Drop in Hgb ≥2 g/dL or requiring ≥2 units PRBC transfusion: 0.7% vs. 1.1%
Clinically relevant non-major bleeding: 9.5% vs. 9.8%
VTE plus major bleeding
3.4% vs. 4.0% (HR 0.85; 95% CI 0.63-1.14; P=0.28)
All-cause mortality during treatment
2.4% vs. 2.1% (HR 1.13; 95% CI 0.77-1.65; P=0.53)
INR therapeutic (in warfarin group)

Adverse Events

Adverse event during treatment
80.5% vs. 79.1% (P=0.24)
Serious: 19.7% vs. 19.5% (P=0.86)
Resulting in permanent discontinuation: 5.1% vs. 4.1% (P=0.10)
Leading to prolonged hospitalization: 19.7% vs. 17.9% (P=0.82)
Treatment discontinuation
10.7% vs. 12.3% (P=0.07)
Adverse event: 4.6% vs. 3.8%
Withdrawal of consent: 2.7% vs. 4.9%
Loss of follow-up: 0.3% vs. 0.4%


  • INR only in therapeutic range ~60% of the time (although this is standard for clinical trials of warfarin antagonists)
  • Open-label design introduces potential bias[6]
  • Small subgroup of patients with cancer so efficacy in this group is unclear and should probably remain LMWH per the CLOT trial (2003)[7]
  • No stratification based upon PE-related mortality risk factors[7]
  • The average participant was relatively young (58 years)[7][6]


  • Bayer HealthCare
  • Janssen Pharmaceuticals, the makers of Xarelto (the brand name of rivaroxaban)

Further Reading

  1. Eriksson BI, et al. "Rivaroxaban versus enoxaparin for thromboprophylaxis after hip arthroplasty." The New England Journal of Medicine. 2008;358(26):2765-2775.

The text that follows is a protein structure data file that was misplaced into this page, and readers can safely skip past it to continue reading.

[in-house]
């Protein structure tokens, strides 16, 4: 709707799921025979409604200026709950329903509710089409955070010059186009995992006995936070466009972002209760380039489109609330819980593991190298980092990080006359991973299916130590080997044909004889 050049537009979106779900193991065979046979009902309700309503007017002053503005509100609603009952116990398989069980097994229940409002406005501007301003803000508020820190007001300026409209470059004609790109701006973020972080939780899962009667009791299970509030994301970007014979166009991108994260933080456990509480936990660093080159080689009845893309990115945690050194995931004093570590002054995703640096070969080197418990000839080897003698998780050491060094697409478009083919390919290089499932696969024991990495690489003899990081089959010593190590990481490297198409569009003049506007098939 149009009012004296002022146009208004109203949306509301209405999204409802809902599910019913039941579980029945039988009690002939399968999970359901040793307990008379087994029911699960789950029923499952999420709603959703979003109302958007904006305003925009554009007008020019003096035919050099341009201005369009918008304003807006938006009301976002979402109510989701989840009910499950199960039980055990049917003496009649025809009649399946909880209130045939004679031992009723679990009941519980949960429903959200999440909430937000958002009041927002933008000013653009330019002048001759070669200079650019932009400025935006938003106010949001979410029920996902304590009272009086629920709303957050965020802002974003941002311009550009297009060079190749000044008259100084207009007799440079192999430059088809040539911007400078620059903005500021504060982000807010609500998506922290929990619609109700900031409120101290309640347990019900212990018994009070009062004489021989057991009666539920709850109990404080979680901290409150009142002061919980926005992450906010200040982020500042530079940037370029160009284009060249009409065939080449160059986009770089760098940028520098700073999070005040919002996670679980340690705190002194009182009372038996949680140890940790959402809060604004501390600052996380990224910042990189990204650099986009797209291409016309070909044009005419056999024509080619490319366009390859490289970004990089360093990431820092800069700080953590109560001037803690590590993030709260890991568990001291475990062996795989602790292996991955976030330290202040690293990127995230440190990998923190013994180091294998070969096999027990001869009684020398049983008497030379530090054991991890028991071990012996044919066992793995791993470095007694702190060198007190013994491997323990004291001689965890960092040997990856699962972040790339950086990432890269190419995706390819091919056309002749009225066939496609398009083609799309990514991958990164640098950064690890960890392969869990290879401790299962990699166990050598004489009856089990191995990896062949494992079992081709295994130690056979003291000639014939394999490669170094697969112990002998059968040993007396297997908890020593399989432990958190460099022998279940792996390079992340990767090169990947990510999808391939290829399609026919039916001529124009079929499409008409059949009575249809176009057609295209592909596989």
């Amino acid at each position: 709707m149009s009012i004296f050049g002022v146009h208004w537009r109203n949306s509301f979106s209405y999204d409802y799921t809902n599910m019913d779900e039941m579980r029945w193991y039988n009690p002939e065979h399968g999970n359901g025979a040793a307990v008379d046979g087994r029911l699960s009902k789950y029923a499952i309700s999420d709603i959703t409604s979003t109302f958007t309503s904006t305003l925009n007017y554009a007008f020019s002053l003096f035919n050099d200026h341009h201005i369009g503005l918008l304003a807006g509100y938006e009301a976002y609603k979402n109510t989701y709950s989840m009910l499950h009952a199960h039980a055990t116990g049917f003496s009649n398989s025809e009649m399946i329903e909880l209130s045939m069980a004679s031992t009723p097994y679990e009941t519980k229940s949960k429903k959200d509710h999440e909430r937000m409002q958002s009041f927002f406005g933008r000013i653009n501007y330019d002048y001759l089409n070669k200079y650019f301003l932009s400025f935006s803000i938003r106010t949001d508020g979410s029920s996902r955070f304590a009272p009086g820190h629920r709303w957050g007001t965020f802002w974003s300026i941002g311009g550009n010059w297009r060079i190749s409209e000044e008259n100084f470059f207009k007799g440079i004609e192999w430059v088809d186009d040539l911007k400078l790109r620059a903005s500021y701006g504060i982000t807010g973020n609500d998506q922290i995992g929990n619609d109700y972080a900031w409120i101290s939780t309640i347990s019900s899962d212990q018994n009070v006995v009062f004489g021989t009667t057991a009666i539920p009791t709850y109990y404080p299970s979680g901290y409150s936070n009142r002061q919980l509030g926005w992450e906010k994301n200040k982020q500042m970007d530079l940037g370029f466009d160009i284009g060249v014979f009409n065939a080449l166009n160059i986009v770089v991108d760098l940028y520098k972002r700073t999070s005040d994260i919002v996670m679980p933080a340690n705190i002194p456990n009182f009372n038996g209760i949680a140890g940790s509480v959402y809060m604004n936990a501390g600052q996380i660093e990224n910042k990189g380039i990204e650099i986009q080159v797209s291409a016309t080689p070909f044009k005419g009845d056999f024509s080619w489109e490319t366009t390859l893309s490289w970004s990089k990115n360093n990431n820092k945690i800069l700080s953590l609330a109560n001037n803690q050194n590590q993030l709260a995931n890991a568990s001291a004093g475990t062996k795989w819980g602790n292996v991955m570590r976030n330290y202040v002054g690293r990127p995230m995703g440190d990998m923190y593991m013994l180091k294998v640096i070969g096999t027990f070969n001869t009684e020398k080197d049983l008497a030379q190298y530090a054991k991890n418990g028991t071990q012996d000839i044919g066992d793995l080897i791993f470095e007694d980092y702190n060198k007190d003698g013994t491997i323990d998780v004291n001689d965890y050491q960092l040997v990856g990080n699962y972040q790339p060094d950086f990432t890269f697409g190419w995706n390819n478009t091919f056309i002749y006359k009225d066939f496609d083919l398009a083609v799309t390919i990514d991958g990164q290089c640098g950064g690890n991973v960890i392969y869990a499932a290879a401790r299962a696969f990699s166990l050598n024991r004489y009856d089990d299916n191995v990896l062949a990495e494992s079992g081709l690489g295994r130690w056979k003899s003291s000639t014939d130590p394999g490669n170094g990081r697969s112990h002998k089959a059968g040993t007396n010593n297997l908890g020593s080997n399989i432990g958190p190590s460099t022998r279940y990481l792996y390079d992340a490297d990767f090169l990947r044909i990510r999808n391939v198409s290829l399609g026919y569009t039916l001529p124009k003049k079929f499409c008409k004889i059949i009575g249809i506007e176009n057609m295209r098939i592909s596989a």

2. Bauersachs R, et al. "Oral rivaroxaban for symptomatic venous thromboembolism." N Engl J Med. 2010;363(26):2499-510.
  3. FDA New Release. "FDA expands use of Xarelto to treat, reduce recurrence of blood clots." Published 2012-11-02. Accessed 2013-06-27.
  4. Kearon C, et al. "Antithrombotic therapy for VTE Disease: Chest Guideline and Expert Panel Report." Chest. 2016;149(2):315-352.
  5. Konstantinides SV, et al. 2014 ESC guidelines on the diagnosis and management of acute pulmonary embolism. Eur Heart J. 2014 Nov 14;35(43):3033-69.
  6. 6.0 6.1 Morris L and Stevermer JJ. "PURLs: An alternative to warfarin for patients with PE." The Journal of Family Practice. 2012;61(12):751.
  7. 7.0 7.1 7.2 Multiple authors. "Correspondence: Oral rivaroxaban for pulmonary embolism." The New England Journal of Medicine. 2012;366:2525-2527.